Minivan of Dreams

These days, we are stuck at home a lot, watching the clock, waiting for that glorious time of day after the tornado of bedtime when we can pretend for 10 or 15 min that all the kids are in bed and won’t bother us again until morning. Before someone needs water. Or their tag itches them. Or they just need to inform us that they don’t like the pj’s they chose and are therefore changing. But for the other 10 waking hours, there is only so much UNO one can play, only so many Legos to step on, only so many times you can threaten to take away screen time before, heaven forbid, you must follow through. So these days we spend a lot of time in the car, driving around aimlessly, trying to pretend we don’t hear the screaming and yelling coming from the back. Because, you see, thanks to modern science and the AAP recommendations, all of our children are strapped down in a 5-point harness, unable to do too much physical damage to their surroundings. I used to curse these safety laws – wrangling 3 kids under 5 into carseats seemingly designed for trips to the moon instead of Safeway always ended up in sweat and tears. But these days I’m grateful for the extra time it takes to get my 3 little animals in the car. At least it brings us that much closer to binging on cold mac-n-cheese, soggy broccoli and Swedish fish in front of the Great British Bake Off at the end of the day…

I think there are two kinds of moms: those who have their shit together and are too hip to ever drive a minivan, and those who now exclusively wear elastic-waisted pants and are too tired to care about anything besides putting the most amount of space between themselves and their children when braving the car. I think you can guess which type of mother I am. I have friends who drive oh-so-cool Yukons, and those whose children must not shed as many crumbs as mine do because they allow them inside their fancy SUVs. But guys, my Honda Odyssey IS a luxury vehicle. I mean, sliding doors AND seats! A fancy rearview mirror that allows me to see every fight happening, even in the 3rd row. Sadly, my money-conscious husband convinced me we didn’t need the built-in vacuum, because why couldn’t we just bring the dust-buster to the car when it needed to be cleaned. Listening to him about this is one of my biggest regrets. Perhaps if we did have the built-in vacuum, I would be one of the moms with their shit together.

Worry Checklist – a Day in the Life

•Am I failing my children?
•Will my 6-yr-old ever learn to ride a bike?
•Why won’t 6-yr-old wipe his own butt? Is it a fine or gross motor problem? Does he need OT? Is he just lazy? Does he need regular therapy?
•Should I register for Weight Watchers? Will my therapist be disappointed in my? Does intuitive eating mean eat all the things all the time?
•Why am I so tired all the time? Is it normal to love naps this much? Am I lazy? How can I sneak in a nap so that my pandemic-WFH-husband doesn’t know and wonder why I’m making HIM get up with the kids in the morning? If I nap right now will the nanny judge me for paying her so I can sleep?
•Does my 4-yr-old have some sort of sensory disorder? Is that why he’s obsessed w/ wearing pj’s? Or has my own pandemic-chic-loungewear-look ruined him for life?
•What’s going to happen when I have to wear clothes again but can’t fit my pandemic belly into my wardrobe?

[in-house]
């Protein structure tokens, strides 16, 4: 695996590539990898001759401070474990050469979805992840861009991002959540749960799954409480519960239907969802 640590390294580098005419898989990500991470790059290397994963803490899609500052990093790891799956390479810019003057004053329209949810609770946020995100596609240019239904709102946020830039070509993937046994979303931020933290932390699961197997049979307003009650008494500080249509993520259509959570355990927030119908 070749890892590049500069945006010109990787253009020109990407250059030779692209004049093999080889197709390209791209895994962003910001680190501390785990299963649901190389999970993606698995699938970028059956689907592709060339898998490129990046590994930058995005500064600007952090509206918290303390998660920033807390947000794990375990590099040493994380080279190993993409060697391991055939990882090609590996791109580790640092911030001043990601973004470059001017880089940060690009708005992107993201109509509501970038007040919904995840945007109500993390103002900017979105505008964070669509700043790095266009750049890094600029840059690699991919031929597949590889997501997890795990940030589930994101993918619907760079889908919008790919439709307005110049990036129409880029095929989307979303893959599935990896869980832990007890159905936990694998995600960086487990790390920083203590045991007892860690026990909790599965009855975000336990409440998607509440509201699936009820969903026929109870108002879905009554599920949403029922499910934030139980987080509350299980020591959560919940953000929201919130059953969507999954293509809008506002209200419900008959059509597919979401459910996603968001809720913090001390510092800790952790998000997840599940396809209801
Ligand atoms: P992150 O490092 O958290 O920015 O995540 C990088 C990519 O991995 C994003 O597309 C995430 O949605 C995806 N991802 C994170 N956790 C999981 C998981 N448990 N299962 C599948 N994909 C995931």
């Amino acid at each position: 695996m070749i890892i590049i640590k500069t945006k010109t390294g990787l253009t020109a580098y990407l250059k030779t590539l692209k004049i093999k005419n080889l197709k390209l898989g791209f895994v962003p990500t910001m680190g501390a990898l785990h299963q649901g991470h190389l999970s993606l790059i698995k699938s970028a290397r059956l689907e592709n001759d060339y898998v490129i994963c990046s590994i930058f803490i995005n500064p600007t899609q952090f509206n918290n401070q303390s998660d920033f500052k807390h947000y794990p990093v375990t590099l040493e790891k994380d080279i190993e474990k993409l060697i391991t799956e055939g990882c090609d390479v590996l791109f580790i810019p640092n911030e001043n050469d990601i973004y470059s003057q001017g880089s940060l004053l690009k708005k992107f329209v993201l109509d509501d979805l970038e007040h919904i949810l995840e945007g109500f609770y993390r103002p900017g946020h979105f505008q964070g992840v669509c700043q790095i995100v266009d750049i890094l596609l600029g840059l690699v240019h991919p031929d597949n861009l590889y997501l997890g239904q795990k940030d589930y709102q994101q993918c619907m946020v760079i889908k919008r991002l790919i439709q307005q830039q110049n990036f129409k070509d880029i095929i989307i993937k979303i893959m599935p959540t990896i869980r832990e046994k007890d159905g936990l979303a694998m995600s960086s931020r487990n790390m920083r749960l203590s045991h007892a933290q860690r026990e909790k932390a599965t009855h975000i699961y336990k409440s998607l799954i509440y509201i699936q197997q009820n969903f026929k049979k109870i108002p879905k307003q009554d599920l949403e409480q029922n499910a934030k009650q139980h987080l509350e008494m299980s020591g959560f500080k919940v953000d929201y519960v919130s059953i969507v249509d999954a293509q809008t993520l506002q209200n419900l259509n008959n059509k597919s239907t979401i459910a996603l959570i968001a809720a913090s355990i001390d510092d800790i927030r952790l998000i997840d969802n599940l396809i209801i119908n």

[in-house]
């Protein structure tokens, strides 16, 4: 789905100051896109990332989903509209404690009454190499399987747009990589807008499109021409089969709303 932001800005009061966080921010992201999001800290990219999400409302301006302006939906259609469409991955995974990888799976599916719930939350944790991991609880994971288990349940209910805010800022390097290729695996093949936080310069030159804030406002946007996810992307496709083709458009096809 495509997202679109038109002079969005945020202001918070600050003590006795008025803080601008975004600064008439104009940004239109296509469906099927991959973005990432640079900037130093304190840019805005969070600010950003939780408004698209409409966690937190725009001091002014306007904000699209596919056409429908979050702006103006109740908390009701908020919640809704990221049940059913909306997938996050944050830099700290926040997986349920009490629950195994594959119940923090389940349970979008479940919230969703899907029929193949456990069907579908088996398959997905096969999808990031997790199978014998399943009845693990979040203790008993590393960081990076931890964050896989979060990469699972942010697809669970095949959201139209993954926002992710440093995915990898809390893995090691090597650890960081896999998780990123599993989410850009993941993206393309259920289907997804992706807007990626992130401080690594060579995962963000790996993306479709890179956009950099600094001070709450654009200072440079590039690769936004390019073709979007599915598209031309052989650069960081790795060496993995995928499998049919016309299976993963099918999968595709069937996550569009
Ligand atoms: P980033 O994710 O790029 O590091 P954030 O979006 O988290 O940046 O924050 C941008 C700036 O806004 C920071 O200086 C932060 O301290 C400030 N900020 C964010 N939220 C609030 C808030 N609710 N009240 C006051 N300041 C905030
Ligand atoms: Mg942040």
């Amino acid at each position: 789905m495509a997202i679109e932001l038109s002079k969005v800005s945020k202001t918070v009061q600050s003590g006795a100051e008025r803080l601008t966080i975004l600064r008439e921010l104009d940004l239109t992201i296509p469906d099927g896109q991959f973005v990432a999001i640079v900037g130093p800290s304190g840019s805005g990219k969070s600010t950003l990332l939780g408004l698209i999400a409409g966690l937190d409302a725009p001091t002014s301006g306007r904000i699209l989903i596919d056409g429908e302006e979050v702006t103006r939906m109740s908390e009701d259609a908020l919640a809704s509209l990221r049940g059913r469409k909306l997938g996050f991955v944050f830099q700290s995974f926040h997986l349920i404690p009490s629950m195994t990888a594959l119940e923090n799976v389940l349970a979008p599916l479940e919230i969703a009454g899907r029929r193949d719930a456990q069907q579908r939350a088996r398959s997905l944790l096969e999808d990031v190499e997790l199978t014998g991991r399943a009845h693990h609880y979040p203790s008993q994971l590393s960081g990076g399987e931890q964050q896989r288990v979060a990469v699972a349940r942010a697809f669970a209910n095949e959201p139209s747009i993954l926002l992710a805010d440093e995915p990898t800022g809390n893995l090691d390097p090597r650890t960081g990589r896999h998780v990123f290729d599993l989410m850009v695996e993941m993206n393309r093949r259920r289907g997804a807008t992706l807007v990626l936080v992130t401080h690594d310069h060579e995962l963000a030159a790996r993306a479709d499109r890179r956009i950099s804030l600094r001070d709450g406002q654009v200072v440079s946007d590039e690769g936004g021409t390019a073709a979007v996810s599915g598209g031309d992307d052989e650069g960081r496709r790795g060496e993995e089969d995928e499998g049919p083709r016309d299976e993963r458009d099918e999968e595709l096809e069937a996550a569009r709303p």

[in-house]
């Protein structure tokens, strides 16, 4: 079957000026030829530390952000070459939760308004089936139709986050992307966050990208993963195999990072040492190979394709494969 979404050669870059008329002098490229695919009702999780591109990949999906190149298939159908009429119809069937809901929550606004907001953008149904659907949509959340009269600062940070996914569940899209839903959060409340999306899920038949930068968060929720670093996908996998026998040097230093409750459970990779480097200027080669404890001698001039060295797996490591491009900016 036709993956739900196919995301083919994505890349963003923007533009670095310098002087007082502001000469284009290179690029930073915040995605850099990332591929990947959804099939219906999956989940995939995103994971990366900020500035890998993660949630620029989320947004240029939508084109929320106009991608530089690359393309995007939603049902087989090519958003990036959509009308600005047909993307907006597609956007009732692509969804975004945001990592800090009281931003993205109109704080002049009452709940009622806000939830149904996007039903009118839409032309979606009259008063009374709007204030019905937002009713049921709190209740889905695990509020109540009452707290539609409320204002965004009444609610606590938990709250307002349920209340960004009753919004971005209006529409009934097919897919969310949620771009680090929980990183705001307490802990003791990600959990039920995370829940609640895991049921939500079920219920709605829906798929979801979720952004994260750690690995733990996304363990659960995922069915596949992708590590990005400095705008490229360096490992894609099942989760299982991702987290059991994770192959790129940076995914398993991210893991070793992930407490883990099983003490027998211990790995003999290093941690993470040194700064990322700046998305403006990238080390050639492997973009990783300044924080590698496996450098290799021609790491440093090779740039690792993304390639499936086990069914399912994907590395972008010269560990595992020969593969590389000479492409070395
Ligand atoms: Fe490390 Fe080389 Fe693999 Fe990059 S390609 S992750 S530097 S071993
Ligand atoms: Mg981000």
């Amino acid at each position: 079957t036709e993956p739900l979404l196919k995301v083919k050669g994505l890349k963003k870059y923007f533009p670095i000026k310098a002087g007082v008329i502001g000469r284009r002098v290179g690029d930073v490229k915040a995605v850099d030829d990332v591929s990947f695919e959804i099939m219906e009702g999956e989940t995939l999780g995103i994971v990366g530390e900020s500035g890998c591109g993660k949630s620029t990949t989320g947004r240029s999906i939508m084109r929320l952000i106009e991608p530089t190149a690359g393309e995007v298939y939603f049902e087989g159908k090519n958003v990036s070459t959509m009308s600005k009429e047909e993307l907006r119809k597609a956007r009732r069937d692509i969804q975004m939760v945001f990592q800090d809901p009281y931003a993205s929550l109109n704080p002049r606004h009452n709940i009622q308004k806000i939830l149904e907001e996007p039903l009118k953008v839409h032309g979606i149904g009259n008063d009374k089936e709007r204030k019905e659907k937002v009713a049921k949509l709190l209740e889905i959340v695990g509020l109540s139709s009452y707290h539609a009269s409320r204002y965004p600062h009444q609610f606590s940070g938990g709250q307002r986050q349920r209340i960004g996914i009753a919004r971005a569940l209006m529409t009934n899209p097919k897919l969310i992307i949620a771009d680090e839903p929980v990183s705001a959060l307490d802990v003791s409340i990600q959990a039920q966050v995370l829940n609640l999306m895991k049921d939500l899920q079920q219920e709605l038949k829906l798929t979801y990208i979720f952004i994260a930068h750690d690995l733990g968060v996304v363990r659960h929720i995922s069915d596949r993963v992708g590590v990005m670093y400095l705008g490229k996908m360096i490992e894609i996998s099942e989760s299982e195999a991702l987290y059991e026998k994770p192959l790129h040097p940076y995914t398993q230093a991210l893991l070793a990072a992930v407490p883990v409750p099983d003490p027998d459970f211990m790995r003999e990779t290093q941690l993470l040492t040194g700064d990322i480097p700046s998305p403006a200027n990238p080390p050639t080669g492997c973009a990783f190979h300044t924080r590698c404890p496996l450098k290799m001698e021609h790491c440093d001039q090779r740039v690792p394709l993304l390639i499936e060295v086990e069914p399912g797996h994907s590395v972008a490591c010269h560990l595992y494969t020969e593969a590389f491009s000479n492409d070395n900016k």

•Did I permanently ruin my child’s self-esteem when he found that pile of his art in the trash? Does he believe me that it was the cleaners even though they haven’t been here for a week?
•Does the UPS man judge me for receiving so many Amazon packages?
•Shit – did I miss my alarm signaling camp registration has opened? Will my kids return to school in the fall left out and behind in whatever skills one is supposed to learn at camp? Worse – will I have to spend time with them this summer?
•Should I pop a Xanax? I probably should – or did I finish those? Maybe I still have some Ativan…
•Am I a drug addict? I did skip that extra Advil yesterday for that headache that miraculously went away when my husband finally came down for the evening and took the kids. So no – not a drug addict. Maybe just a drug admirer.
•How can I get out of book club w/o admitting it’s the 5th book in a row I haven’t read – but really, there’s way too much Grey’s to catch up on.
•If I tell everyone I have a migraine will they believe me? Is this the excuse I used last month?
•I really should go to the doctor about these headaches, but they’ll make me get on the scale, and I don’t want to know…
•You know what? I won’t do WW again. I’ll try Noom. Instagram hasn’t led me astray in the past.
•Except that time I received the box full of cheap Chinese clothes I couldn’t return.

Potty Party

Take it from someone with intimate knowledge, her skin IS that soft, her eyes are that sparkly, and her hair really is that thin. I’ve had the honor of meeting Queen Meryl on several occasions. Like me, Meryl is a Vassar alum and one evening at a Board of Trustees dinner that I happened to be invited to, we came as close as two women can get. Meryl arrived during cocktail hour, donning a distinguished red marching band suit. But after making this initial appearance, the Queen was M.I.A. Before dinner I went to use the bathroom – a very small room with one tiny stall, which was occupied. Peeking through the crack in the door – as one does – I caught a glimmer of something red. Could it be? After some time there was movement. The sound of someone struggling with the lock. A familiar voice echoed in that small chamber: “Oh dear!” And suddenly, bursting through the door, Meryl fell onto me. “Sorry!” she exclaimed. “That’s okay!” I gawked, trying to act cool as I entered the stall, happier than I’ve ever been that I didn’t need to poop. I listened to the sounds of a goddess washing her hands. And when I sat down, THE TOILET SEAT WAS STILL WARM! Some people have bosom buddies, but Meryl and I – we are bottom buddies…